Annie Dillard wrote, “How we spend our days is, of course, how we spend our lives.” On the first of each month, Catching Days hosts a guest writer in the series, “How We Spend Our Days.” Today, please welcome writer SAMANTHA DUNN

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My days start with shit.

And I think that’s a pretty good metaphor for my writing process.

Weekday mornings I wake up at seven—or I should say re-awake, because I usually get up around three a.m. and write a little­, my muse taking advantage of my chronic insomnia. Then I go back to bed.

So, at seven I put the tea kettle on, feed the dogs, feed the mouthy cat who is never satisfied, wake up the kid, hustle him to get dressed, then while still in my pajamas drive him the ten minutes to school. When I get back, it’s time to feed our two horses, pig, and goat.

While they’re chomping their hay I muck the paddock and stalls. “Muck,” for you non-agrarian types, means taking a pitchfork and sometimes a shovel and picking up manure to dispose of it in bins. You finish by raking in fresh shavings so that the critters have comfortable, dry beds.

It’s a dirty job and requires some muscle. And yes, I could hire someone to do this, and sometimes I do, and yes, my husband does it most afternoons, so it’s not all me.

But I love the peace of these mornings, listening to the contented snorts of the animals, running my hands over their coats as I work. This is the time when I organize my thoughts for the challenge of the day ahead–editing and managing the monthly magazine where I am executive editor.

If I’m lucky, mucking the paddock is also when new ideas emerge, like the tender shoots of grasses. I might hear the sound of a beautiful sentence, arriving in my head from God knows where, and when that happens I scramble to finish so I can run inside and jot it down. I collect these little fragments, like scraps of cloth, that I try to weave together for essays, stories, sometimes whole books.

Even if that new idea doesn’t happen, I always feel a sense of satisfaction from my mornings. They ground me in the real world.

And maybe because the writing process itself is never really finished and my Platonic ideal of the perfection I want to render on the page never completely achieved, the physical labor of restoring order to the stable gives me a feeling of completion that I can carry forward through my day.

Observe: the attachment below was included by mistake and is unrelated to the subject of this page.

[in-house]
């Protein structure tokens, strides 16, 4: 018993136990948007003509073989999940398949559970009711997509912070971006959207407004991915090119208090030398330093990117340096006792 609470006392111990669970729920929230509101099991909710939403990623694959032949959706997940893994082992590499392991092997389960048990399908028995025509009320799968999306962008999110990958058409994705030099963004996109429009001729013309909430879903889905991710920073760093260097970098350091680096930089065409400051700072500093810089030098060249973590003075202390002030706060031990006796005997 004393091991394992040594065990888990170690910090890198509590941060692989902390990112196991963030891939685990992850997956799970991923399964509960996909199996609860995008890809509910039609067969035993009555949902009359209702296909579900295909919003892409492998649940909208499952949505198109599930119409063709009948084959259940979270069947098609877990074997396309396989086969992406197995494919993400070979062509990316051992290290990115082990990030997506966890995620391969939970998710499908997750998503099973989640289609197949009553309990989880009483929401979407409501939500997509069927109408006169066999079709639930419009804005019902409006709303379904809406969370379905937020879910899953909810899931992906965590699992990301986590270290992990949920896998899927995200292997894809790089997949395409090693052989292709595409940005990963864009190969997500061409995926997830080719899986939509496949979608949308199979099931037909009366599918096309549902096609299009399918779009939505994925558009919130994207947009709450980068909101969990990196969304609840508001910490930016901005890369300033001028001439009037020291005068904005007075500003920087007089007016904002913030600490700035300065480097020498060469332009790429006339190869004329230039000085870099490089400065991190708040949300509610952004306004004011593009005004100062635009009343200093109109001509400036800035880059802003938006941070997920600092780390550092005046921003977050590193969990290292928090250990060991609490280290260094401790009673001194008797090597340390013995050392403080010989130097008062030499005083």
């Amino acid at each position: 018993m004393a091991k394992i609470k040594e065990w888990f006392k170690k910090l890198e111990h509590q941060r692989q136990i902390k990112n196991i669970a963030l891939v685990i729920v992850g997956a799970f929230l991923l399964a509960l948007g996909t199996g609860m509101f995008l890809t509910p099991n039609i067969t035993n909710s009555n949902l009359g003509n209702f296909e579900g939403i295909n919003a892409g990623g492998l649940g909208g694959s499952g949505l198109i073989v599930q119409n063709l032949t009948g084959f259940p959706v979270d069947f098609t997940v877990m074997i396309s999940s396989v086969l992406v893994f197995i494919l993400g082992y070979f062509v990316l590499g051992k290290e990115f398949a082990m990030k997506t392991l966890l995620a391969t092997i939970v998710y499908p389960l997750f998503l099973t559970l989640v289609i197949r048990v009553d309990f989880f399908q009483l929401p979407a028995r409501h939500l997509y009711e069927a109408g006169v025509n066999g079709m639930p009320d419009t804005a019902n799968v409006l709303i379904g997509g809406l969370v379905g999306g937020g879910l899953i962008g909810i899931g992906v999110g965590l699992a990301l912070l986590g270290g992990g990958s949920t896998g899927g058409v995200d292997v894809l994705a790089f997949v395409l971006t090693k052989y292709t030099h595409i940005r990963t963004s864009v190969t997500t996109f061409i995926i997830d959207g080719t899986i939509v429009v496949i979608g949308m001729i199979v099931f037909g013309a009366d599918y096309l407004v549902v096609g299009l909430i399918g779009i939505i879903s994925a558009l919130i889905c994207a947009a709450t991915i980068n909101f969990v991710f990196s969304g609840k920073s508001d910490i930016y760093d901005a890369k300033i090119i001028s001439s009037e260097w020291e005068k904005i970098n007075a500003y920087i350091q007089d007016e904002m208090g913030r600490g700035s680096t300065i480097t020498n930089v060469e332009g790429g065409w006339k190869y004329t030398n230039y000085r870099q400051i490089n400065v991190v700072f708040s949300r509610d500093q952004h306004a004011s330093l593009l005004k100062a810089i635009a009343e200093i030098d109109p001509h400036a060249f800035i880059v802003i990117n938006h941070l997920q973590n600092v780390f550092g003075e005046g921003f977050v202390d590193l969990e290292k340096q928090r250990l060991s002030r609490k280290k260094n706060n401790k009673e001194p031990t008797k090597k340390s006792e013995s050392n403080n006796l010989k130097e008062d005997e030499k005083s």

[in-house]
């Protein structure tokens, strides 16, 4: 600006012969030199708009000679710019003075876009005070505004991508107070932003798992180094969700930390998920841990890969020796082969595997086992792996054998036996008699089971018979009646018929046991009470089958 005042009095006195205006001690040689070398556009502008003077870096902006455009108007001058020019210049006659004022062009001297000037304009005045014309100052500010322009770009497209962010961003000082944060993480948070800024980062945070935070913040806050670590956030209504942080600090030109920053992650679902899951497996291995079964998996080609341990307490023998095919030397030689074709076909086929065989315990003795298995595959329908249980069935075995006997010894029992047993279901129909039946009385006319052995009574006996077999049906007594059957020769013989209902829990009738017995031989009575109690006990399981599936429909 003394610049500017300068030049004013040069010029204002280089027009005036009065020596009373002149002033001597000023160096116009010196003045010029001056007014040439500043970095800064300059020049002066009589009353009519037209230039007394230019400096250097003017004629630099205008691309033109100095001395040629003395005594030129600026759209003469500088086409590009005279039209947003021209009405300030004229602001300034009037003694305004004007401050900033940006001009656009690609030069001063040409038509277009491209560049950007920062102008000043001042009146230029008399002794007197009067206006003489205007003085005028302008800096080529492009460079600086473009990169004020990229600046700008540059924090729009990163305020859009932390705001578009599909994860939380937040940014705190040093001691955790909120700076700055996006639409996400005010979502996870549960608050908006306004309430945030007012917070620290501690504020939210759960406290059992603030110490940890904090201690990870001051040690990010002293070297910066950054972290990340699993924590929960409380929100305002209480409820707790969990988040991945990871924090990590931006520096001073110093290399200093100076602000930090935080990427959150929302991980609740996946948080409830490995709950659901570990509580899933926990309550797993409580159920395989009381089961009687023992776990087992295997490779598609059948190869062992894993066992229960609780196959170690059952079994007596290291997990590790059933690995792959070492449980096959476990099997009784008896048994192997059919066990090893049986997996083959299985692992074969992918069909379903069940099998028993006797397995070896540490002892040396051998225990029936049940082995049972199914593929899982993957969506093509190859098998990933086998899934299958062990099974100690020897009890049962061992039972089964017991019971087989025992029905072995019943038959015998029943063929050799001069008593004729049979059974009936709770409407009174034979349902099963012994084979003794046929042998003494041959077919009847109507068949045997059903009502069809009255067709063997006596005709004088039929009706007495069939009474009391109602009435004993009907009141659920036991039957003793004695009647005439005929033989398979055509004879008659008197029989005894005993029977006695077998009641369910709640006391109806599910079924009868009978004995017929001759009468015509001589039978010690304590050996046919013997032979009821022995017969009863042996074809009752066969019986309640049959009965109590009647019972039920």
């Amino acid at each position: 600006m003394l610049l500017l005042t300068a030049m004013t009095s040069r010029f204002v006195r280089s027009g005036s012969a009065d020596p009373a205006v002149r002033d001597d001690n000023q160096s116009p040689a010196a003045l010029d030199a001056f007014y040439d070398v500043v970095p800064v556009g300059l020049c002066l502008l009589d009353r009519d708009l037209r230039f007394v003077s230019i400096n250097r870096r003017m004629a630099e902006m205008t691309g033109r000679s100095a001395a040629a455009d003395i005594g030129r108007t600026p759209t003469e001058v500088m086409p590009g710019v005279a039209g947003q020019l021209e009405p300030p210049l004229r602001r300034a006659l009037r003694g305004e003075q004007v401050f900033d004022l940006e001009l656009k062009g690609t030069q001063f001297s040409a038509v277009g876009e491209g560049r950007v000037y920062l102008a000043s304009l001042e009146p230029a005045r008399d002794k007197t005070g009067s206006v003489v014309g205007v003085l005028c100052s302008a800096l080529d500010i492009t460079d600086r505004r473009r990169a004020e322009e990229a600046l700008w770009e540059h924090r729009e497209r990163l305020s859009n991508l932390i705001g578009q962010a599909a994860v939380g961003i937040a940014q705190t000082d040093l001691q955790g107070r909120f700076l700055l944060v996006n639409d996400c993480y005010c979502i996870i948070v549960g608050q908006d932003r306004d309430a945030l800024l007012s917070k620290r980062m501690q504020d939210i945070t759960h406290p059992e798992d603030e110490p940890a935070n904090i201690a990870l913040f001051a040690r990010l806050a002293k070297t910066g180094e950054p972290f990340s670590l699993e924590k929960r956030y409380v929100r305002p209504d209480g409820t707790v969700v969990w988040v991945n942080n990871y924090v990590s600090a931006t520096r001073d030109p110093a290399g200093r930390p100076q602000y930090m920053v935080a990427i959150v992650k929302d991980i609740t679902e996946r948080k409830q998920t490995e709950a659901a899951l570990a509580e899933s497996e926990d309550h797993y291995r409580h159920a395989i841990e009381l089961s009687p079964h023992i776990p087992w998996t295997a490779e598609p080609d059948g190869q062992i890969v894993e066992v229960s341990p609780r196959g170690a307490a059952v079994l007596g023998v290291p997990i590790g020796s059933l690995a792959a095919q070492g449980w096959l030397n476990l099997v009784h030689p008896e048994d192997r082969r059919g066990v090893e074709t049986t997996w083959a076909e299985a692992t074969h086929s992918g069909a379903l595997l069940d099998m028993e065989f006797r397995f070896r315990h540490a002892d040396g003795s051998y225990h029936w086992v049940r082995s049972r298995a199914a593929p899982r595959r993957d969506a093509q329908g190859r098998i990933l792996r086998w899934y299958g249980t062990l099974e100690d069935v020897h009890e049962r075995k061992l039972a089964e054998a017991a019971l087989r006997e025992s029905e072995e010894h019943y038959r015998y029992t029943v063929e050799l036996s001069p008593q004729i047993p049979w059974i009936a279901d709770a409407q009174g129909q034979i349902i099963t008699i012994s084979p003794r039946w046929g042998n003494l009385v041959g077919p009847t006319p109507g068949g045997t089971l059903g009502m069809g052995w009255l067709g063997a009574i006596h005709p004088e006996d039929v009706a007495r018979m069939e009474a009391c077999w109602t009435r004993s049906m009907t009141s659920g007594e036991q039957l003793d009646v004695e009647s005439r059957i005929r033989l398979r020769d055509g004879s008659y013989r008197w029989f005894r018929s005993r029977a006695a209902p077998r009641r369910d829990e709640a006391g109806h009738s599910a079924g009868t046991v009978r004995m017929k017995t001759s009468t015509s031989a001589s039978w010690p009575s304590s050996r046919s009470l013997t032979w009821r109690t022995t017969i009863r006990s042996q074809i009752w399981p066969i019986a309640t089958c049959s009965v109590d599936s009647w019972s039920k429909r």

Of course, this order is only temporary, and that too is a constant reminder to me. There is always more shit to pick up. As writers we’ve got to move through an unforgiving routine steadily, consistently.



1. What is the best book you’ve read in the last few months and how did you choose it?

  • I’m going to cheat here and tell you there have been a number of great books I’ve enjoyed, including a novel by my friend Mark Sarvas that comes out in March called Memento Park, and a graceful, haunting memoir by Gayle Brandeis, The Art of Misdiagnosis. Both were sent to me. But the book that I find myself returning to over and over again is a slim volume by Patti Smith, Devotion. My husband gave it to me. It’s about the creative process, and the mystery of it, and the faith you must have to get anything done.

2. Would you give us one little piece of writing advice?  

  • Don’t get stuck on your idea of the story. “Don’t have ideas,” as the brilliant and sadly gone novelist Les Plesko used to say (look him up, it’s worth it). Let emotion lead you to the heart of what you are burning to say.

3. What is your strangest reading or writing habit?

  • OK, but this is really weird. When I’m finishing a book, I eat exactly the same thing every day: black tea and peanut butter toast for breakfast, a McDonald’s Filet-o-Fish sandwich for lunch. I don’t even remember how I happened upon this strange combo. Yes, I know it’s disgusting. Yes, I know it will give me diabetes and cancer. But for the week or two that I’m deep into a final draft, that’s what works. And you have to stick with what works. Oh—and I also sleep with my laptop. If there is something I can’t figure out, I think about it before I go to sleep, then my subconscious gets to work solving it, and then at two or three or four in the morning, pop! I wake up with the paragraph or sentence I need, full-formed. Cross my heart, it works.


By Samantha Dunn:




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